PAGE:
With respect to domestic undergraduate student intake, Ms Neebar explained that more students than had been the case in previous years, had chosen to go to other universities, based on data from the Ontario University Application Centre. She speculated that this may be, in part because of the online learning environment offered and without having to incur the expense of living away from home.

    Some students had also elected to defer their offer of admission for a year. Regarding international student intake, Ms Neebar noted that the Faculty of Arts & Science made many more offers and had a very high international student intake, which may have affected UTM numbers. However, she noted that overall, UTM’s international student enrollment for new intake was still strong, at 32%.

    Ms Neebar continued her presentation with data on country of citizenship and noted that a large proportion of UTM’s international students, 744, came from Canadian institutions.

    Ms Neebar reported that overall admission averages stayed high, at 85.6% for Ontario High School Students and that the quality of the current intake was strong. She further showed a breakdown of scholarships and noted that UTM had been able to attract very high quality students.

    With respect to the graduating class, Ms Neebar noted that in June 2020, UTM had 2064 graduates, the highest number so far in UTM’s history. Speaking to the cumulative graduation rate, Ms Neebar noted that UTM had made some progress in bettering these rates, in part due to measures taken by the Office of the Vice-Principal Academic & Dean, the Student Affairs office and the Office of the Registrar through outreach programs to increase retention.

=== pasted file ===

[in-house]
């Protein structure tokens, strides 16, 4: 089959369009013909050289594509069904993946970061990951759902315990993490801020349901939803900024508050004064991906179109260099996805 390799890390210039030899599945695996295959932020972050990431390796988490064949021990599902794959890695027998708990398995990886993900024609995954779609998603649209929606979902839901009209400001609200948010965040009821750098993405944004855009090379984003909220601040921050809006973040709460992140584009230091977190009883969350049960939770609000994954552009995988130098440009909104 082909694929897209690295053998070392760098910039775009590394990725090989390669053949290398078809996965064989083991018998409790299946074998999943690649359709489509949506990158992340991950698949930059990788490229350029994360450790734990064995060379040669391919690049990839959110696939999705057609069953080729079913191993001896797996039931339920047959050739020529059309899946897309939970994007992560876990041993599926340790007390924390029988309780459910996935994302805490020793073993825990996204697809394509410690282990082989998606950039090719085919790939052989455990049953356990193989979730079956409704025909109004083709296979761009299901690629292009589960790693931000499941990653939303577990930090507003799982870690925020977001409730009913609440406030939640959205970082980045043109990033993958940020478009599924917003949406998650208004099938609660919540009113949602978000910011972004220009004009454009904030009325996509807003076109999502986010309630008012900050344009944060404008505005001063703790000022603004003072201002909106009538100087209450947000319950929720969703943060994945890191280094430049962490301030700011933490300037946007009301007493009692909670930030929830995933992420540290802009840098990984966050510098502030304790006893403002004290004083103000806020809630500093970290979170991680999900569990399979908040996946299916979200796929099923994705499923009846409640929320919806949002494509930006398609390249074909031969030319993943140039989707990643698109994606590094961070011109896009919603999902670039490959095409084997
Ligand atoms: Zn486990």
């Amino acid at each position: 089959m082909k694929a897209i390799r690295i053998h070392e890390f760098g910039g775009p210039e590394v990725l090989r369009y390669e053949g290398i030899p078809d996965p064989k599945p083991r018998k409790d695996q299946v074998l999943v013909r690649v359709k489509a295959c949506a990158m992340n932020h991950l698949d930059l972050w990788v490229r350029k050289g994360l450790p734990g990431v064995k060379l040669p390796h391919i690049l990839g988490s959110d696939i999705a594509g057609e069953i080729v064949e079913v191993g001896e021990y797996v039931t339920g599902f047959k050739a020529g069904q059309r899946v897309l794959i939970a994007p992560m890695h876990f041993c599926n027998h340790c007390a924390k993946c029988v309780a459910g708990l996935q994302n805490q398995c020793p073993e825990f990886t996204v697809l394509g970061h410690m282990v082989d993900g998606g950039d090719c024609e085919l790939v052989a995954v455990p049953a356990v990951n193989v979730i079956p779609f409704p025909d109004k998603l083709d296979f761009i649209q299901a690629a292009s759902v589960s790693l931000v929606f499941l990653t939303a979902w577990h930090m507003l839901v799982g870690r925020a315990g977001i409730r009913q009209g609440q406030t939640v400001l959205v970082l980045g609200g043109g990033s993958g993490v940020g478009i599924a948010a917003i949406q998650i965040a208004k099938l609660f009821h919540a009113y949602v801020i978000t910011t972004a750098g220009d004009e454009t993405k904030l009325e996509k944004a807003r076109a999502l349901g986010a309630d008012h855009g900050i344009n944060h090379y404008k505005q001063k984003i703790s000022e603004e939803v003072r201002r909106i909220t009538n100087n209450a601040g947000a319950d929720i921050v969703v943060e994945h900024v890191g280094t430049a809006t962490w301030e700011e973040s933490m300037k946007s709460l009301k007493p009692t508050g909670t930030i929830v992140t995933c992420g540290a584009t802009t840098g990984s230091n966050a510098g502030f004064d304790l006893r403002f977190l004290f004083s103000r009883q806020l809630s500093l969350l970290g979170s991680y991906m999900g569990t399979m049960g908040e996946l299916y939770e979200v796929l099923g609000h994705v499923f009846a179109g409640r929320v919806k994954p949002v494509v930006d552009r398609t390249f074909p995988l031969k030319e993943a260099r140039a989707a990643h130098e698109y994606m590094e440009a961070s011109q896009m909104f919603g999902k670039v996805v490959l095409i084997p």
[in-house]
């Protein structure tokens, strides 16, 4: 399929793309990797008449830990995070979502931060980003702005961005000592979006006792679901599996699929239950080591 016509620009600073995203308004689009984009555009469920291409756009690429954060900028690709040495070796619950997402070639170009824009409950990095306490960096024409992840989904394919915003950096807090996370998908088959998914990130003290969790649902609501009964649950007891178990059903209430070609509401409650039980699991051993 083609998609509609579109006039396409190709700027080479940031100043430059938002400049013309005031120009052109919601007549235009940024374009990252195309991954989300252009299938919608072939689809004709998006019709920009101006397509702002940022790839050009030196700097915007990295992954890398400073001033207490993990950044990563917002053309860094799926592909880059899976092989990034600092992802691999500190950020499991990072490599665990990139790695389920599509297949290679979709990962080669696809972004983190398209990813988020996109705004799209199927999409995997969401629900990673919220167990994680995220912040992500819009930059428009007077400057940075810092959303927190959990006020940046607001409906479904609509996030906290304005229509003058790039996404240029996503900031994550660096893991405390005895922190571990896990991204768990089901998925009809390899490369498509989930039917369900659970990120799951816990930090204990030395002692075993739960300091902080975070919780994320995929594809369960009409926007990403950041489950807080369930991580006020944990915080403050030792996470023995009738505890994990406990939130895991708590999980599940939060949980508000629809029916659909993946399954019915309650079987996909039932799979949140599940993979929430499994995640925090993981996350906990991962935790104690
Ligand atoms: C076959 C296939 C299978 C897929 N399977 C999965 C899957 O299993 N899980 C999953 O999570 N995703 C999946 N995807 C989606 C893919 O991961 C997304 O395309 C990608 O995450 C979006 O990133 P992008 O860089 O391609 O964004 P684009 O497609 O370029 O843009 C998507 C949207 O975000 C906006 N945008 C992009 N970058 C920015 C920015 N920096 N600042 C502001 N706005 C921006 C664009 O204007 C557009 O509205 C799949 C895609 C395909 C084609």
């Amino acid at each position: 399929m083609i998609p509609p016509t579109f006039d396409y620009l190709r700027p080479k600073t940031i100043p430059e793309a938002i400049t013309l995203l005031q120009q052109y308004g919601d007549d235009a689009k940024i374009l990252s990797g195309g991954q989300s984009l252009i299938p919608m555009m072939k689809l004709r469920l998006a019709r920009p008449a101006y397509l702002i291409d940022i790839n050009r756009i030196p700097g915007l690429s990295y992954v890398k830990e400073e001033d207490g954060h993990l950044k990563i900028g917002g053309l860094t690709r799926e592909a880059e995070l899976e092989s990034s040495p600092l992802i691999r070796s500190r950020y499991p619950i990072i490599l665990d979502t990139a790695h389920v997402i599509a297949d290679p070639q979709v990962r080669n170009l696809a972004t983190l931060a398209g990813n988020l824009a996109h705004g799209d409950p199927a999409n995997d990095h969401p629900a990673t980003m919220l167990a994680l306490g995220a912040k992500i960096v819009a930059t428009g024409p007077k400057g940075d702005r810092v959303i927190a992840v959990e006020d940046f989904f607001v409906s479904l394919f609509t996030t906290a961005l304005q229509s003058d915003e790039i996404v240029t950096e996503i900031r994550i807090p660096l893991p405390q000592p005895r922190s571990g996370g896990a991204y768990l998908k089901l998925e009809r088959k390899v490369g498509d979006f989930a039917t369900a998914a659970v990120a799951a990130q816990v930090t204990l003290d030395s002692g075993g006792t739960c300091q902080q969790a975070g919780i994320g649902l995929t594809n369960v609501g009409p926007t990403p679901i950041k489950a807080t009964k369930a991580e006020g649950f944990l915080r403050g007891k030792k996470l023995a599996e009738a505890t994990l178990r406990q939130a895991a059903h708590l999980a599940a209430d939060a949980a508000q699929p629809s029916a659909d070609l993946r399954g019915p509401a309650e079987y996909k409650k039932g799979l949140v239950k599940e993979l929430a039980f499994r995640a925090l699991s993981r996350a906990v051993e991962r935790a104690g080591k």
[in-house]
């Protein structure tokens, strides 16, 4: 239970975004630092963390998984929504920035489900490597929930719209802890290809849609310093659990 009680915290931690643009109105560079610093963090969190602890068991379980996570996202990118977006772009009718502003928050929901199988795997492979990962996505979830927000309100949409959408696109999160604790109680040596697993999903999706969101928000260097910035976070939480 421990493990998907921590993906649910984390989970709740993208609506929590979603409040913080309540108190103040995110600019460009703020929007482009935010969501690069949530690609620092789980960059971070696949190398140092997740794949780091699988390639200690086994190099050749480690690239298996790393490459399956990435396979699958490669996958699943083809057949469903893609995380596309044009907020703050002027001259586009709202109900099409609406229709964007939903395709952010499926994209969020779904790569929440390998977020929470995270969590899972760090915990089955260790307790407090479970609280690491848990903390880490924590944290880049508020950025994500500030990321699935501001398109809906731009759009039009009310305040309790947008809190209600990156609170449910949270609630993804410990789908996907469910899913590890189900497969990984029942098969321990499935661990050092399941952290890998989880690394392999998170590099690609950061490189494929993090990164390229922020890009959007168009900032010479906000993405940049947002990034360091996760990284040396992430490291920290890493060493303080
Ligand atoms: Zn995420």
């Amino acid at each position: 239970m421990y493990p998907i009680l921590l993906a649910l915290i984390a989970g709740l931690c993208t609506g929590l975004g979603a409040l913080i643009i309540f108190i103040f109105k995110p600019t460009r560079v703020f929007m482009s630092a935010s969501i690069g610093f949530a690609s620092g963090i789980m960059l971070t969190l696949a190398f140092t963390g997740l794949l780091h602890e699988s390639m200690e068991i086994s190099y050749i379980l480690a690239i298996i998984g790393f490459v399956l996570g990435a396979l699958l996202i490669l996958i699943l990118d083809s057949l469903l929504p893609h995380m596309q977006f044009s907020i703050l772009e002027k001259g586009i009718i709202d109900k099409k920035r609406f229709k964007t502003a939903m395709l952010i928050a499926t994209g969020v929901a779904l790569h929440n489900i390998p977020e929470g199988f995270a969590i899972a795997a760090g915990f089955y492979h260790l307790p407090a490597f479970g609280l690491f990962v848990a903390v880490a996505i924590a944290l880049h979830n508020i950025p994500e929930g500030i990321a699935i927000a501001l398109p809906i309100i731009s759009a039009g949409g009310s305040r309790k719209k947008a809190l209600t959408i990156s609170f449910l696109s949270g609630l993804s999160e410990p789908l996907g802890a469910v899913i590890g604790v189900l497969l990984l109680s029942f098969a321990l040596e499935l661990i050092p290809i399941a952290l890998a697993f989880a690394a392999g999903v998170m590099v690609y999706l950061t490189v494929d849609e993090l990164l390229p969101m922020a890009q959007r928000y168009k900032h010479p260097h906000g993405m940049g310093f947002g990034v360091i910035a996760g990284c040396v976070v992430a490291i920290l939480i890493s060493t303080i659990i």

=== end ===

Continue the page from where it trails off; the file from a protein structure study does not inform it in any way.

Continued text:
3. Operating Plans: UTM Service Ancillaries for 2021-22

    The Chair invited Saher Fazilat, Chief Administrative Officer, to present the item.

    Ms Fazilat began her presentation by thanking the heads of the ancillary departments for being flexible and being able to adjust their operations during the pandemic to minimize the negative impacts.

    Pointing to the Service Ancillary Review Guidelines (SARG), she pointed out that due to the effects of the pandemic, the Parking ancillary could not operate without subsidy, provide for capital renewal, nor contribute 10% to operating reserves as it had in previous years.

    Addressing the overall statement of reserves, the CAO noted that in student housing and in hospitality services, a balanced budget and a small surplus is shown, whereas in the parking ancillary, there is a deficit. She then provided an overview of the consultations with various advisory committees between September and November of 2020, that had occurred in preparation of the ancillary budgets, including the Student Housing Advisory Committee, the Food Services Advisory Committee, the Residence Housing Dining Committee and the Transportation and Parking Advisory Committee, all of whom were in support of the budgets as presented to this Committee.

    Turning to forecasted revenues, Ms Fazilat reported that revenues had been much lower than anticipated and noted that while in a normal year, the ancillaries would have continued to work on the capital renewal with respect to improving their facilities, this year and for the near future, savings had to be achieved by forgoing some of these planned activities.

    Addressing the Student Housing and Residence Life ancillary, the CAO explained that until October of 2020, the department was not allowed to bring in international students because of travel restrictions and that approximately 50% of students cancelled their residence commitment. Plans for the ancillary for 2021-22 are based on the return to 80% occupancy in fall of 2021. The plan going forward was to maintain housing stock in good condition, with a balance between revenues available and capital renewal. Ms Fazilat referred members to schedule 6 of the item documentation, which detailed the proposed increases for each residence area, noting that for most areas, the proposed increases were under 5%.

    Moving to Hospitality & Retail Services, the CAO reported that the ancillary had been able to re- deploy some of their staff to other departments at UTM, and thus able to avoid temporary lay-offs. The proposed budget for the ancillary is based on the assumption of a 2.6% inflation in food prices. The ancillary will also be in the process of considering a new food service contract in 2021.